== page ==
It was once the world’s largest riverine island. Some decades later, it became Asia’s largest; the only reason for this loss of global status was the decrease in its land mass due to erosion.

Since 1940, Assam’s Majuli island in the Brahmaputra river has lost over 28% of its land mass, according to government data.

On August 10, replying to a question in the Lok Sabha on whether river erosion on the island has increased, Union water resource minister Sanjeev Kumar Balyan said as per a 2013 study, Majuli, in focus lately for being the assembly constituency of state chief minister Sarbananda Sonowal, has come down from 733.79 square km in 1940 to about 522.73 sq km in 2013.

He reportedly said, “As per the information provided by the government of Assam, the land mass area of Majuli Island has reduced from 733.79 sq km as per Survey of India map of 1940 to about 522.73 sq km in year 2013.”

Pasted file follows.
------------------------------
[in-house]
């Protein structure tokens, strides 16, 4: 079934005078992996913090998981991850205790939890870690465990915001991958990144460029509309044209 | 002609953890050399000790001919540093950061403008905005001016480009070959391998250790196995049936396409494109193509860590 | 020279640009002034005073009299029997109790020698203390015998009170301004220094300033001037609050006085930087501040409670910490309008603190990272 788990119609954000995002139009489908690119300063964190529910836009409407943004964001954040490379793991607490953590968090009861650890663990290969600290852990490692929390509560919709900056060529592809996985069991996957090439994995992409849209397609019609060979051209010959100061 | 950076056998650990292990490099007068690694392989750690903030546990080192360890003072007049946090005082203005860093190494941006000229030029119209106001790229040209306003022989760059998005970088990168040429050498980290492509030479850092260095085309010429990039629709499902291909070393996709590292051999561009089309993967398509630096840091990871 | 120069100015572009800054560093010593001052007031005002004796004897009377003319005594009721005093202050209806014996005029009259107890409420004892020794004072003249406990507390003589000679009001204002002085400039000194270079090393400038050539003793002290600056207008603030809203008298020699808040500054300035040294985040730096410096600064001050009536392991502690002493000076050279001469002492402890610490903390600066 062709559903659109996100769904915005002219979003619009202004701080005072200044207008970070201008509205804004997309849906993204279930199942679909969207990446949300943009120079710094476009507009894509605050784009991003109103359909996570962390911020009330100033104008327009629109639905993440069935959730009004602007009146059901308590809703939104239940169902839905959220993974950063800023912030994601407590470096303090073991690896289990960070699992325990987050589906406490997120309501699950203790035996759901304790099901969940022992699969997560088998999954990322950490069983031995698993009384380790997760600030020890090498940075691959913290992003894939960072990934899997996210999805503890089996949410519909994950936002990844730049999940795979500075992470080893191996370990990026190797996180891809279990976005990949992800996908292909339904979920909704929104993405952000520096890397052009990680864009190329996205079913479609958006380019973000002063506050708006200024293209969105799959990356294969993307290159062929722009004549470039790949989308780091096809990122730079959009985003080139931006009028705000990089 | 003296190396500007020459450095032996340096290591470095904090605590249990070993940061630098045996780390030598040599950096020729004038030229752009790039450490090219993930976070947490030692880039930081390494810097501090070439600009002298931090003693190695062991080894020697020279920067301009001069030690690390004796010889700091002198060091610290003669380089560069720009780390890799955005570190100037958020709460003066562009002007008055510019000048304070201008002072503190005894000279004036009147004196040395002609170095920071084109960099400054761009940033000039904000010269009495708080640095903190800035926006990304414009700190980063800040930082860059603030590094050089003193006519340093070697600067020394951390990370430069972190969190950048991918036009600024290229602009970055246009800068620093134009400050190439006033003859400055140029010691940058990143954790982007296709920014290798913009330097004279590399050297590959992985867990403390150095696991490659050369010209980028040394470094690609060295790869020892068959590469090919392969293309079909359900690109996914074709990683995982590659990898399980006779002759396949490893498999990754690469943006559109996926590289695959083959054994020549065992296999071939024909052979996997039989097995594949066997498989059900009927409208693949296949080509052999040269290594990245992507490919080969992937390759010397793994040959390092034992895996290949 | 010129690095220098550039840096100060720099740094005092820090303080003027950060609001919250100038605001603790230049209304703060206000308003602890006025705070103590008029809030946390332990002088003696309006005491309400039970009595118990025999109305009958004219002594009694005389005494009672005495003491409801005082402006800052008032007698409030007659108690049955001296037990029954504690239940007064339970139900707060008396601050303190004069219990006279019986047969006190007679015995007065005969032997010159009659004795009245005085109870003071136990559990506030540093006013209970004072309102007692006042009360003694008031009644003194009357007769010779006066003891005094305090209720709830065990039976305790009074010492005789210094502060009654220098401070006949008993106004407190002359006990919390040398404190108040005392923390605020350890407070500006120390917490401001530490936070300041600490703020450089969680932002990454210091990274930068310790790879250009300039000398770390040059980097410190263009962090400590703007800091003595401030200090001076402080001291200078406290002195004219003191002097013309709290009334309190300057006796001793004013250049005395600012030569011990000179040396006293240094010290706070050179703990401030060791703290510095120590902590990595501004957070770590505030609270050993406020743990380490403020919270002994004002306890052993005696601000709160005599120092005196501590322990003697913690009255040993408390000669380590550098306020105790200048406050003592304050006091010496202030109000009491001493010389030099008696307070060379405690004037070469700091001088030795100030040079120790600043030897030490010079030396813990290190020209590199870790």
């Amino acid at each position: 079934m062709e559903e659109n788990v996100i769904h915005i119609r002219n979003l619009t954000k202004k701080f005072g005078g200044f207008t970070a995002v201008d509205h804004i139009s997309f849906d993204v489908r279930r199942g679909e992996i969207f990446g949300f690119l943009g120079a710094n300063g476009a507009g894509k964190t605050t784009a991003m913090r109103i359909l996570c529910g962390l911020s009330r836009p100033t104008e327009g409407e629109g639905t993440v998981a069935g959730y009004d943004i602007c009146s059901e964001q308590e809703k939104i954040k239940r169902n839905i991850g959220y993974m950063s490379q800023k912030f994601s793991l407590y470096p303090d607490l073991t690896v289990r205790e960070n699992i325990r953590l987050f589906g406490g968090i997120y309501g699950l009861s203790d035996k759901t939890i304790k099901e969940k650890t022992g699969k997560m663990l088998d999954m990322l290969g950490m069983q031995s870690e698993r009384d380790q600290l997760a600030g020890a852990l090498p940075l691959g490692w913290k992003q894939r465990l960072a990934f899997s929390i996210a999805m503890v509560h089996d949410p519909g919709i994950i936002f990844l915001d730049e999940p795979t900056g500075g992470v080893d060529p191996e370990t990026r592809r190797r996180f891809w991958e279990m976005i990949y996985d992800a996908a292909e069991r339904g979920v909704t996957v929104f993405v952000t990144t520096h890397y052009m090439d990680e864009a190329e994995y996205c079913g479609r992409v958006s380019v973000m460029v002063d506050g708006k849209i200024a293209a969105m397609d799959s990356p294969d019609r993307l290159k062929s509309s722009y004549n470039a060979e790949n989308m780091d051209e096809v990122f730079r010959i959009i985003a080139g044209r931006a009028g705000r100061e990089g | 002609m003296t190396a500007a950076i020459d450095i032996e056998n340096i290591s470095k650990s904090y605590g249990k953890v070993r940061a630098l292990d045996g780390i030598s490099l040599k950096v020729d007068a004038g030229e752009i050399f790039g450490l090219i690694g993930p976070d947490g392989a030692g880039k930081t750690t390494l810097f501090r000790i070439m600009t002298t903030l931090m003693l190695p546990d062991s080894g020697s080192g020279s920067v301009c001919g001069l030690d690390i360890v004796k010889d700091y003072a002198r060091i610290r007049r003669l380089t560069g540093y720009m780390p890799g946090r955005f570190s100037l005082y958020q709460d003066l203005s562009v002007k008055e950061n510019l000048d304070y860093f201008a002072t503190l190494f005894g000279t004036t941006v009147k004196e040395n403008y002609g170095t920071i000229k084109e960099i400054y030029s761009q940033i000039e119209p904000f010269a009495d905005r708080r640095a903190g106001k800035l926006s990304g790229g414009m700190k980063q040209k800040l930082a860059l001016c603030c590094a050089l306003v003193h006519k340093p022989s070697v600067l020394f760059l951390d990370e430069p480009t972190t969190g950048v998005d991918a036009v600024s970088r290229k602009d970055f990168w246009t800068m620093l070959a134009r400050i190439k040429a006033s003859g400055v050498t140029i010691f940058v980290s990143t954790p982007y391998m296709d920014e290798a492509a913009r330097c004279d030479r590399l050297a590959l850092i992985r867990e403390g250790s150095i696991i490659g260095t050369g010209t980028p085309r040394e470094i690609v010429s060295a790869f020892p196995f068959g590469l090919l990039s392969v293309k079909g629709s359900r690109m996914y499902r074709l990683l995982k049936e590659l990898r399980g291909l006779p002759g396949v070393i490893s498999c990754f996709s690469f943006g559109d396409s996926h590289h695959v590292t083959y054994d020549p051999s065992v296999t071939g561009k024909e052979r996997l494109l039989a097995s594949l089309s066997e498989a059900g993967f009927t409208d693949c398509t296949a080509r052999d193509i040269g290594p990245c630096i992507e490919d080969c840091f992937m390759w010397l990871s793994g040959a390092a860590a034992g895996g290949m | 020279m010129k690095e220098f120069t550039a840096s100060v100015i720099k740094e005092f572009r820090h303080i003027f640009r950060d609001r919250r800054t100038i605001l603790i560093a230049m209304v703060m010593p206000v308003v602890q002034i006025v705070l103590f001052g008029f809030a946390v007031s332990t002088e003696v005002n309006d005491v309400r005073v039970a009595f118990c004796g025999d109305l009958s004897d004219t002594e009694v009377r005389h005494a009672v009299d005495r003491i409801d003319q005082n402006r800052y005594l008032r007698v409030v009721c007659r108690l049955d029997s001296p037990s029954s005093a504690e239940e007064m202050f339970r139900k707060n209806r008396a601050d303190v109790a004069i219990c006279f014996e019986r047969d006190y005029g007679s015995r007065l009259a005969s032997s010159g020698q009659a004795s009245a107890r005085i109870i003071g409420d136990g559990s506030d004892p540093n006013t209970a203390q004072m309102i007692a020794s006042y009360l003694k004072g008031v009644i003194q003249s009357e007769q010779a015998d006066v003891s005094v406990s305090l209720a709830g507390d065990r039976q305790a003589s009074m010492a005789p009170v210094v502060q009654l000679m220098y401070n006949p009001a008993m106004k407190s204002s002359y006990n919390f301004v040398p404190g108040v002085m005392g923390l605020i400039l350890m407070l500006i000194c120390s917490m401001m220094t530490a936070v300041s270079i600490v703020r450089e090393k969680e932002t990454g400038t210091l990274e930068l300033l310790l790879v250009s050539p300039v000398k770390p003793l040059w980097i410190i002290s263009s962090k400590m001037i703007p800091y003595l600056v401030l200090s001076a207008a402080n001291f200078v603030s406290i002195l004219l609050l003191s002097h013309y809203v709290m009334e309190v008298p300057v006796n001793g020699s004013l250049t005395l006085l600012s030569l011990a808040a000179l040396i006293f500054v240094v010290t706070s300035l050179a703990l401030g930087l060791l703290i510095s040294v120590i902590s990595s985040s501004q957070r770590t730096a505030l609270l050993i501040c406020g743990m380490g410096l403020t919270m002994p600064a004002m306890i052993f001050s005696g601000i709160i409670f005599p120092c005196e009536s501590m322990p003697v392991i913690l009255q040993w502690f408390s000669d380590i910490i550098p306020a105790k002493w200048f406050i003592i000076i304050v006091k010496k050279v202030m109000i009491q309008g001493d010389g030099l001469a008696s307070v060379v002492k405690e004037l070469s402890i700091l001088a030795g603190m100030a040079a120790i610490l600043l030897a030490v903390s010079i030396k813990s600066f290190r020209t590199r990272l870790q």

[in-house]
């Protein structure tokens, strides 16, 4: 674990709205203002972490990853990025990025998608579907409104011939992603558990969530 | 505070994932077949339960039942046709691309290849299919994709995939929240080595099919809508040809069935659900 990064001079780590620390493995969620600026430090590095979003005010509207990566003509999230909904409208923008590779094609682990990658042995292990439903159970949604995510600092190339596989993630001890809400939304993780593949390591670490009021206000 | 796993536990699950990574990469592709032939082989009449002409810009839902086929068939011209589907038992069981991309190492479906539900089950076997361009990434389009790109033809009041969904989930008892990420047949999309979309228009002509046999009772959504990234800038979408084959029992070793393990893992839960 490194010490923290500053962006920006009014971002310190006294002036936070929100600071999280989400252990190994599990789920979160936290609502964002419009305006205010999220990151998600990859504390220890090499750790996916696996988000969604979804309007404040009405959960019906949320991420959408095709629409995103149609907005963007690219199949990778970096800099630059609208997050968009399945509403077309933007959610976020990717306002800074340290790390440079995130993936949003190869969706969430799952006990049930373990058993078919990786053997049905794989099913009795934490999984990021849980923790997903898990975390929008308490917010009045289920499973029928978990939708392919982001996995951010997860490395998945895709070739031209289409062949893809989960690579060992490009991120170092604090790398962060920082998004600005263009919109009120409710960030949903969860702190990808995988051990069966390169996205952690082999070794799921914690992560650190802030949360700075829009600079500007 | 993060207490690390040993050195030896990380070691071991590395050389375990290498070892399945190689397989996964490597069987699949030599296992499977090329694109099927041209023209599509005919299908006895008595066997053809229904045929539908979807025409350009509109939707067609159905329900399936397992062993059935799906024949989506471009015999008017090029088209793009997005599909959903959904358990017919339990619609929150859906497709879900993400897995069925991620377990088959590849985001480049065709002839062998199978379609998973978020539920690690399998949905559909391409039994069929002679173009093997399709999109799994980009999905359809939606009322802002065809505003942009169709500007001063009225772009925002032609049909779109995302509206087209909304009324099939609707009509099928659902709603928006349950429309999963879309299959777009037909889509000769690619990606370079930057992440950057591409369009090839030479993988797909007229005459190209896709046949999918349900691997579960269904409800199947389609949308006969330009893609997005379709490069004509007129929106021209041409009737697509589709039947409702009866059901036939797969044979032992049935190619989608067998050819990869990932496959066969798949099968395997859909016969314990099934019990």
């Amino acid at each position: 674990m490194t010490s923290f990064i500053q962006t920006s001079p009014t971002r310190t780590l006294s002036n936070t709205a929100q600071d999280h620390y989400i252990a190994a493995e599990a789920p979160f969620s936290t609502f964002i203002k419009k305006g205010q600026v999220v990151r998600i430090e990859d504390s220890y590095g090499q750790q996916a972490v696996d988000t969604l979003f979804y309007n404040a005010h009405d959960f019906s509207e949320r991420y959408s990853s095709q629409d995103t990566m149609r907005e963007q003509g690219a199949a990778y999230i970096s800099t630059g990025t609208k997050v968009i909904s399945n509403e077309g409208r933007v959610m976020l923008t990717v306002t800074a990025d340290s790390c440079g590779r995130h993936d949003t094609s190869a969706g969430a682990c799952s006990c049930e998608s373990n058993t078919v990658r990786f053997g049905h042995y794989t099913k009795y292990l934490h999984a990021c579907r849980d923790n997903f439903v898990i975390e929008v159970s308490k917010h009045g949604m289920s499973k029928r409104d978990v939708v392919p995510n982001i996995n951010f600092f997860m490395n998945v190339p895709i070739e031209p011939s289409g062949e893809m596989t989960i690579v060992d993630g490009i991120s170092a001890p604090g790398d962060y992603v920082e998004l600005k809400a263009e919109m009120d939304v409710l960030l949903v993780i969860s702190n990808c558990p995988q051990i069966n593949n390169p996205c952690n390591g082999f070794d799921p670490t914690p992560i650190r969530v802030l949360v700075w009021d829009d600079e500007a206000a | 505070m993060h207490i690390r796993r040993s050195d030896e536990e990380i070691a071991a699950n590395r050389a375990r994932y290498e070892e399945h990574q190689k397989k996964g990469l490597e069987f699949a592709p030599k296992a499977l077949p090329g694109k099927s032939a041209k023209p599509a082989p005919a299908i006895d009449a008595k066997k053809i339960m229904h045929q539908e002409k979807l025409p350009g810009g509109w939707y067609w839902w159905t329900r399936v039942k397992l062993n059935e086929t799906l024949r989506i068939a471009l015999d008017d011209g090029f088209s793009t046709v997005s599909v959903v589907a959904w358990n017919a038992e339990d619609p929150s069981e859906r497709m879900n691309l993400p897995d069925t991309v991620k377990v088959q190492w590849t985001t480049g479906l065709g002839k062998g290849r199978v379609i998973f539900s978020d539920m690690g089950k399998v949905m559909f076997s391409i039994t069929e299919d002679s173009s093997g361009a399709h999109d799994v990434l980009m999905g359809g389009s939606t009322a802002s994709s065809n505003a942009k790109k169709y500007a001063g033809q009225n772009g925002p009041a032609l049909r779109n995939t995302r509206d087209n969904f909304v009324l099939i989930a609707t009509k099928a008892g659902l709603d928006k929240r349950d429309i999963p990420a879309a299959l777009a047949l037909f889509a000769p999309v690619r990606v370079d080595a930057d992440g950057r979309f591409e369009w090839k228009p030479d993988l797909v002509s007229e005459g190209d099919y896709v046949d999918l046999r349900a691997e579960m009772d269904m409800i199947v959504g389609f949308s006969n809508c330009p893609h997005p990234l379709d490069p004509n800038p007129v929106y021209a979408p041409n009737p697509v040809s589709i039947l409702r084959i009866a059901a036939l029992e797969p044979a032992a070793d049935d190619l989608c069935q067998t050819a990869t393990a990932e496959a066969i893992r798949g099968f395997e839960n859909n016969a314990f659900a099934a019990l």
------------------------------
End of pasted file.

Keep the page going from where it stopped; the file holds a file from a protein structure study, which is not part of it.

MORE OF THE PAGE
He, however, added that since 2004, work by the Brahmaputra Board has led to the recovery of some lost land mass. From 2004 to 2016, because of phase-wise implementation of work by the board, there has also been a gain of about 22.08 square km land mass, he said.

The minister said satellite imagery is also showing the increase.

Every year, the inhabitants of the island suffer due to the annual floods, invariably leading to the loss of land to river erosion. Recently, the Ministry of Development of North Eastern Region offered financial assistance worth Rs 207 crore to the board to control erosion on the island.